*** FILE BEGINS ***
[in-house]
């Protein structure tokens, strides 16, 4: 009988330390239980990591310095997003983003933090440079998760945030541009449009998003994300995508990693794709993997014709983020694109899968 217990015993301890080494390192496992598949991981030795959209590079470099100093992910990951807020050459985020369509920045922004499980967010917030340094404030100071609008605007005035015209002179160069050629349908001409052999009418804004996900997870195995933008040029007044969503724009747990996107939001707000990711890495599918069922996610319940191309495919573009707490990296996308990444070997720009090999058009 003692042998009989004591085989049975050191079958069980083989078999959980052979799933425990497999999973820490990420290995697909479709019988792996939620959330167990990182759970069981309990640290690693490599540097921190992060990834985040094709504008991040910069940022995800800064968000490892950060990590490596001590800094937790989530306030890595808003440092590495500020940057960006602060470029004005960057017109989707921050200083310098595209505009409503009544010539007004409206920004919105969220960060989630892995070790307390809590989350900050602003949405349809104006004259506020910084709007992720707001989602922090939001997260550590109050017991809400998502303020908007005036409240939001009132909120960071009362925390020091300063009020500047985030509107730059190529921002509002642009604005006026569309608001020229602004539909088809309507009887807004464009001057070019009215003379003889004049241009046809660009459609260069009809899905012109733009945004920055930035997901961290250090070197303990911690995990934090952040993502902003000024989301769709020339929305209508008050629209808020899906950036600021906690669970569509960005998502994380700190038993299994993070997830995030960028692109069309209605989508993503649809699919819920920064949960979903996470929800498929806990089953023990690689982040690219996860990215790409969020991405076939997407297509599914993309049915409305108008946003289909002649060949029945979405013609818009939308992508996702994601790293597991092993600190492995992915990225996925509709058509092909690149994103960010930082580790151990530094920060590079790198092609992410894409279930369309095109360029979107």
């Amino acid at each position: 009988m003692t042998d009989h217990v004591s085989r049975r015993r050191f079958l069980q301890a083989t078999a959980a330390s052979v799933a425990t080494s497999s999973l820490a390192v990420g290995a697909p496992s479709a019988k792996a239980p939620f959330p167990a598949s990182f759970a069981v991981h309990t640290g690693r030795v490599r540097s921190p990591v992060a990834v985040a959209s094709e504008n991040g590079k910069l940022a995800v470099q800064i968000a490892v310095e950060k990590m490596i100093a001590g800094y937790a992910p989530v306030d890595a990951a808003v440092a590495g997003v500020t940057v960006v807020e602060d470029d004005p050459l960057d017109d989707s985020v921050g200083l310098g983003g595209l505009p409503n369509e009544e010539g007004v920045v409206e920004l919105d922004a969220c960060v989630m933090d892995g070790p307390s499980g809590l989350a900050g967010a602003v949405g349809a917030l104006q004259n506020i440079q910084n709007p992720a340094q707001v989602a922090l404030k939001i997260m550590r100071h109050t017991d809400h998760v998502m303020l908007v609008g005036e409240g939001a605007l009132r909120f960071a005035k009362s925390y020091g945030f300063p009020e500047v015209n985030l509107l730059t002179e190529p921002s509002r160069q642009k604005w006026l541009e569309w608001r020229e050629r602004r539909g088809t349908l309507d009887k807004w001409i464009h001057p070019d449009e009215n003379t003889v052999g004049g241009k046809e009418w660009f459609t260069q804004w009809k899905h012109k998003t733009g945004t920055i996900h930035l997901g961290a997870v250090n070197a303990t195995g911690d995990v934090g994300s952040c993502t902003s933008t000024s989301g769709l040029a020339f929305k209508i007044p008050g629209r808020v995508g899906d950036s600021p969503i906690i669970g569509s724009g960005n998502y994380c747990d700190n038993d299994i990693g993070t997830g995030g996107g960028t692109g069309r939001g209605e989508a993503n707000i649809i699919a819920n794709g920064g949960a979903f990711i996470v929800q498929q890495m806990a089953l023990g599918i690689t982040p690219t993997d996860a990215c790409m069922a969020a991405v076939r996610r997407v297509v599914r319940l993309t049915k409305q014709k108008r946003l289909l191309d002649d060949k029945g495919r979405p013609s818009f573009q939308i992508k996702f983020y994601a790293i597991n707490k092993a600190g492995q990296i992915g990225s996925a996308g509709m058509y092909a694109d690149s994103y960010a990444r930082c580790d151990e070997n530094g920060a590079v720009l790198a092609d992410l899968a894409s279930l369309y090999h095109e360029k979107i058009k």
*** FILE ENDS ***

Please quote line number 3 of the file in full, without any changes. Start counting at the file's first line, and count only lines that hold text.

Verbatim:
């Amino acid at each position: 009988m003692t042998d009989h217990v004591s085989r049975r015993r050191f079958l069980q301890a083989t078999a959980a330390s052979v799933a425990t080494s497999s999973l820490a390192v990420g290995a697909p496992s479709a019988k792996a239980p939620f959330p167990a598949s990182f759970a069981v991981h309990t640290g690693r030795v490599r540097s921190p990591v992060a990834v985040a959209s094709e504008n991040g590079k910069l940022a995800v470099q800064i968000a490892v310095e950060k990590m490596i100093a001590g800094y937790a992910p989530v306030d890595a990951a808003v440092a590495g997003v500020t940057v960006v807020e602060d470029d004005p050459l960057d017109d989707s985020v921050g200083l310098g983003g595209l505009p409503n369509e009544e010539g007004v920045v409206e920004l919105d922004a969220c960060v989630m933090d892995g070790p307390s499980g809590l989350a900050g967010a602003v949405g349809a917030l104006q004259n506020i440079q910084n709007p992720a340094q707001v989602a922090l404030k939001i997260m550590r100071h109050t017991d809400h998760v998502m303020l908007v609008g005036e409240g939001a605007l009132r909120f960071a005035k009362s925390y020091g945030f300063p009020e500047v015209n985030l509107l730059t002179e190529p921002s509002r160069q642009k604005w006026l541009e569309w608001r020229e050629r602004r539909g088809t349908l309507d009887k807004w001409i464009h001057p070019d449009e009215n003379t003889v052999g004049g241009k046809e009418w660009f459609t260069q804004w009809k899905h012109k998003t733009g945004t920055i996900h930035l997901g961290a997870v250090n070197a303990t195995g911690d995990v934090g994300s952040c993502t902003s933008t000024s989301g769709l040029a020339f929305k209508i007044p008050g629209r808020v995508g899906d950036s600021p969503i906690i669970g569509s724009g960005n998502y994380c747990d700190n038993d299994i990693g993070t997830g995030g996107g960028t692109g069309r939001g209605e989508a993503n707000i649809i699919a819920n794709g920064g949960a979903f990711i996470v929800q498929q890495m806990a089953l023990g599918i690689t982040p690219t993997d996860a990215c790409m069922a969020a991405v076939r996610r997407v297509v599914r319940l993309t049915k409305q014709k108008r946003l289909l191309d002649d060949k029945g495919r979405p013609s818009f573009q939308i992508k996702f983020y994601a790293i597991n707490k092993a600190g492995q990296i992915g990225s996925a996308g509709m058509y092909a694109d690149s994103y960010a990444r930082c580790d151990e070997n530094g920060a590079v720009l790198a092609d992410l899968a894409s279930l369309y090999h095109e360029k979107i058009k």